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Old 01-24-2023, 04:37 PM   #41
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Originally Posted by Daquenzer View Post
What kind of engine do you have in your MDX? Just curious.


Ours is a 2011 MDX with 3.7 L 300 hp Vtech V6 maximum torque 270 ft/lbs at 4500 rpm (redline 6700 rpm). We use the paddle shifters for the six speed transmission and it does have a transmission cooler. When we bought the MDX used in 2014 we had no idea we would use it as a tow vehicle but it has served us very well since we started towing in 2017 as our daily driver and tow vehicle. We were very fortunate that our 2006 AS Safari came with a Hensley arrow hitch, and that we could go to Can-Am to have the setup done. When replacement time comes we would like to have something with a bit more torque, payload capacity, and not need premium fuel.

It has performed flawlessly for us and we really enjoyed our big trip going from Ohio to the Oregon and California coast and back for a total of 6000 miles in September 2018.
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Old 01-24-2023, 11:02 PM   #42
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Agreed


And double agree!!! It’s to bad the OP was “swayed” by the thread to ditch the SUV and go with the 3/4 ton. Andy Thompson could have given you the physics and real world experience as to the reason why trucks are not necessary the best tow vehicles for travel trailers, specially Airstreams. Daquenzer and other posters towards the end of this thread understand this pervasive myth.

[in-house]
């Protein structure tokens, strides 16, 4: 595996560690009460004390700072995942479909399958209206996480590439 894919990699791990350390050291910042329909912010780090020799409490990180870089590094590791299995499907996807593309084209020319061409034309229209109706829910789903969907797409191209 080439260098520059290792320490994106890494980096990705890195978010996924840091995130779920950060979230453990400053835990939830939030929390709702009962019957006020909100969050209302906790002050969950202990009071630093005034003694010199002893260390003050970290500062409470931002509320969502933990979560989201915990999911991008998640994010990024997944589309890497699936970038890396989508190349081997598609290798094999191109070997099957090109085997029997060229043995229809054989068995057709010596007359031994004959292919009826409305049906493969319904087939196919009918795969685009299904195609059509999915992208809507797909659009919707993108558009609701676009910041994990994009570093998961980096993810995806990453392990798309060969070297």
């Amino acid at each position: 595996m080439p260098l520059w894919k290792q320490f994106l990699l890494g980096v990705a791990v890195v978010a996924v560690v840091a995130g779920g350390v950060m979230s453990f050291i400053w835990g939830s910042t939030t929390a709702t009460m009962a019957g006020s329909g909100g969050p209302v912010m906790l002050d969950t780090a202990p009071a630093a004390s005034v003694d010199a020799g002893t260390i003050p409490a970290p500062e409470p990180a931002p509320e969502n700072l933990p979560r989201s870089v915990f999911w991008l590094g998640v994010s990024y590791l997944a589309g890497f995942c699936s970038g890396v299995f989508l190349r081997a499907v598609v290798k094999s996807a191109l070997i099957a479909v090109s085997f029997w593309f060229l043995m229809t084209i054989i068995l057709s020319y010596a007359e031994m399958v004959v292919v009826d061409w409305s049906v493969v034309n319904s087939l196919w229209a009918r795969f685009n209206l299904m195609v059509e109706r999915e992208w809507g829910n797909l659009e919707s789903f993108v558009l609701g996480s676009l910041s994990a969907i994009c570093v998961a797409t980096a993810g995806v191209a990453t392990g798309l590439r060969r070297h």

Safe travels🤷!
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Old 01-25-2023, 11:39 AM   #43
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Most people have no idea what they will carry in their trailer and tow vehicle. We decided that actual numbers were a good idea, so we got out everything we would carry from food to clothing to tools to the anvil collection. We weighed them all on a regular bathroom scale.

The anvils had to go unless we bought a 1 ton truck. Everything else, carefully chosen (sort of) was within the weight limits of the Tundra and Airstream. It was close, but doable. Neither of us had to have a limb amputated and we could even bring clothes. Food can be very, very heavy, especially if you buy lots of stuff in cans and bottles.

Years ago many posters used to claim you had to take 20% less cargo for safety. This seemed to arise from an estimate someone made and for years became like an old wives' tale, except it was an old guys' tale. I and others asked where those numbers came from, but no one knew. The lesson—lots people on the Forum and elsewhere know a lot, some do not, and you have to be the judge who is right for your situation. Then and now, others say the bigger the better. I prefer the right size is best, but calculating that is a pain and often based on guesses and some knowledge. Also don't believe trailer sales people who will claim you can tow it with a Smart Car.